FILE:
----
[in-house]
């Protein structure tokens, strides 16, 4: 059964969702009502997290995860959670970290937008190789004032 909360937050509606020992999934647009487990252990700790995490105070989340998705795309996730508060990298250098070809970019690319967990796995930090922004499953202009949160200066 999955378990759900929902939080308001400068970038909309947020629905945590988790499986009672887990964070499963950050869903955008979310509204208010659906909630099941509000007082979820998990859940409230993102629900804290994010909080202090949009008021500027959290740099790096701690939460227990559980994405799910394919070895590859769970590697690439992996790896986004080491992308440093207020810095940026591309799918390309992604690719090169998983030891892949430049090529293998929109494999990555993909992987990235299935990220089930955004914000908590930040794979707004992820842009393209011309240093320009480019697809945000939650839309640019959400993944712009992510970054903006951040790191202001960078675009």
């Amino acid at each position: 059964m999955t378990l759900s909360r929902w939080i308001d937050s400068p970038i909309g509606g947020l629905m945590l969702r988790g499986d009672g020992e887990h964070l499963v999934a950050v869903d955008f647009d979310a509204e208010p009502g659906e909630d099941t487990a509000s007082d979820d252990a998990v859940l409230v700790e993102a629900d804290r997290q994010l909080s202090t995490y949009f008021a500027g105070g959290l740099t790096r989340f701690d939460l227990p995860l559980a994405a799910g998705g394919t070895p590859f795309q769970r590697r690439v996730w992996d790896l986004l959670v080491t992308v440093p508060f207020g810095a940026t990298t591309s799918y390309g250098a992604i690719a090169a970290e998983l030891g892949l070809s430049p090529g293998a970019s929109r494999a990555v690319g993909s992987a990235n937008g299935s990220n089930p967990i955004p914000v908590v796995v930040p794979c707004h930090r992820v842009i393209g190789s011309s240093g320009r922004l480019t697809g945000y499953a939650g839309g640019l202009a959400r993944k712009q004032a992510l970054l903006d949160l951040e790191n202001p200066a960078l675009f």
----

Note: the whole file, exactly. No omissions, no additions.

[in-house]
């Protein structure tokens, strides 16, 4: 059964969702009502997290995860959670970290937008190789004032 909360937050509606020992999934647009487990252990700790995490105070989340998705795309996730508060990298250098070809970019690319967990796995930090922004499953202009949160200066 999955378990759900929902939080308001400068970038909309947020629905945590988790499986009672887990964070499963950050869903955008979310509204208010659906909630099941509000007082979820998990859940409230993102629900804290994010909080202090949009008021500027959290740099790096701690939460227990559980994405799910394919070895590859769970590697690439992996790896986004080491992308440093207020810095940026591309799918390309992604690719090169998983030891892949430049090529293998929109494999990555993909992987990235299935990220089930955004914000908590930040794979707004992820842009393209011309240093320009480019697809945000939650839309640019959400993944712009992510970054903006951040790191202001960078675009």
């Amino acid at each position: 059964m999955t378990l759900s909360r929902w939080i308001d937050s400068p970038i909309g509606g947020l629905m945590l969702r988790g499986d009672g020992e887990h964070l499963v999934a950050v869903d955008f647009d979310a509204e208010p009502g659906e909630d099941t487990a509000s007082d979820d252990a998990v859940l409230v700790e993102a629900d804290r997290q994010l909080s202090t995490y949009f008021a500027g105070g959290l740099t790096r989340f701690d939460l227990p995860l559980a994405a799910g998705g394919t070895p590859f795309q769970r590697r690439v996730w992996d790896l986004l959670v080491t992308v440093p508060f207020g810095a940026t990298t591309s799918y390309g250098a992604i690719a090169a970290e998983l030891g892949l070809s430049p090529g293998a970019s929109r494999a990555v690319g993909s992987a990235n937008g299935s990220n089930p967990i955004p914000v908590v796995v930040p794979c707004h930090r992820v842009i393209g190789s011309s240093g320009r922004l480019t697809g945000y499953a939650g839309g640019l202009a959400r993944k712009q004032a992510l970054l903006d949160l951040e790191n202001p200066a960078l675009f």